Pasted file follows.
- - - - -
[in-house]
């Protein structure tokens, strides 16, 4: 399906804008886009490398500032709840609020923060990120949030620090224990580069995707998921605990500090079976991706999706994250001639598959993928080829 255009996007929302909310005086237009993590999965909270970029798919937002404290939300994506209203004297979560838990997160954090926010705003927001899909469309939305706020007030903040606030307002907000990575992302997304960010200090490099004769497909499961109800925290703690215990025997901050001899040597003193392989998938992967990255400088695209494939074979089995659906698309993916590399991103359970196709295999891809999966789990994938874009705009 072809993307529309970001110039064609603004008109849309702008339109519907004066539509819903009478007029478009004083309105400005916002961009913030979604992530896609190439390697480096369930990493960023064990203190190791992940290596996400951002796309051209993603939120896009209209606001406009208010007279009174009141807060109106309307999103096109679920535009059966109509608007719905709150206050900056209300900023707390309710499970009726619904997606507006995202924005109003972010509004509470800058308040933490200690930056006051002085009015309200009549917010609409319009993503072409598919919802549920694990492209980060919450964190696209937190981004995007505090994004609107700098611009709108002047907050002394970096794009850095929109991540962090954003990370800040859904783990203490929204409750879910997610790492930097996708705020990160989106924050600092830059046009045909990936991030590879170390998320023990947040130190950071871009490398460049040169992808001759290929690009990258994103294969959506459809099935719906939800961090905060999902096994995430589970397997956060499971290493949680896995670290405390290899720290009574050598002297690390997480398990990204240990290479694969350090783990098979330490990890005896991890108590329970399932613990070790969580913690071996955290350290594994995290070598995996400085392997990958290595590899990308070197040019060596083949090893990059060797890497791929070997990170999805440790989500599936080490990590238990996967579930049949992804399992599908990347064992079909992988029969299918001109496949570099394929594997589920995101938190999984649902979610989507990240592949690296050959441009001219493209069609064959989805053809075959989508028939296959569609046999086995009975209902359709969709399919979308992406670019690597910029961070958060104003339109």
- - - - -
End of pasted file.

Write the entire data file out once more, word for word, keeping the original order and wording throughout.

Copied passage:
[in-house]
């Protein structure tokens, strides 16, 4: 399906804008886009490398500032709840609020923060990120949030620090224990580069995707998921605990500090079976991706999706994250001639598959993928080829 255009996007929302909310005086237009993590999965909270970029798919937002404290939300994506209203004297979560838990997160954090926010705003927001899909469309939305706020007030903040606030307002907000990575992302997304960010200090490099004769497909499961109800925290703690215990025997901050001899040597003193392989998938992967990255400088695209494939074979089995659906698309993916590399991103359970196709295999891809999966789990994938874009705009 072809993307529309970001110039064609603004008109849309702008339109519907004066539509819903009478007029478009004083309105400005916002961009913030979604992530896609190439390697480096369930990493960023064990203190190791992940290596996400951002796309051209993603939120896009209209606001406009208010007279009174009141807060109106309307999103096109679920535009059966109509608007719905709150206050900056209300900023707390309710499970009726619904997606507006995202924005109003972010509004509470800058308040933490200690930056006051002085009015309200009549917010609409319009993503072409598919919802549920694990492209980060919450964190696209937190981004995007505090994004609107700098611009709108002047907050002394970096794009850095929109991540962090954003990370800040859904783990203490929204409750879910997610790492930097996708705020990160989106924050600092830059046009045909990936991030590879170390998320023990947040130190950071871009490398460049040169992808001759290929690009990258994103294969959506459809099935719906939800961090905060999902096994995430589970397997956060499971290493949680896995670290405390290899720290009574050598002297690390997480398990990204240990290479694969350090783990098979330490990890005896991890108590329970399932613990070790969580913690071996955290350290594994995290070598995996400085392997990958290595590899990308070197040019060596083949090893990059060797890497791929070997990170999805440790989500599936080490990590238990996967579930049949992804399992599908990347064992079909992988029969299918001109496949570099394929594997589920995101938190999984649902979610989507990240592949690296050959441009001219493209069609064959989805053809075959989508028939296959569609046999086995009975209902359709969709399919979308992406670019690597910029961070958060104003339109």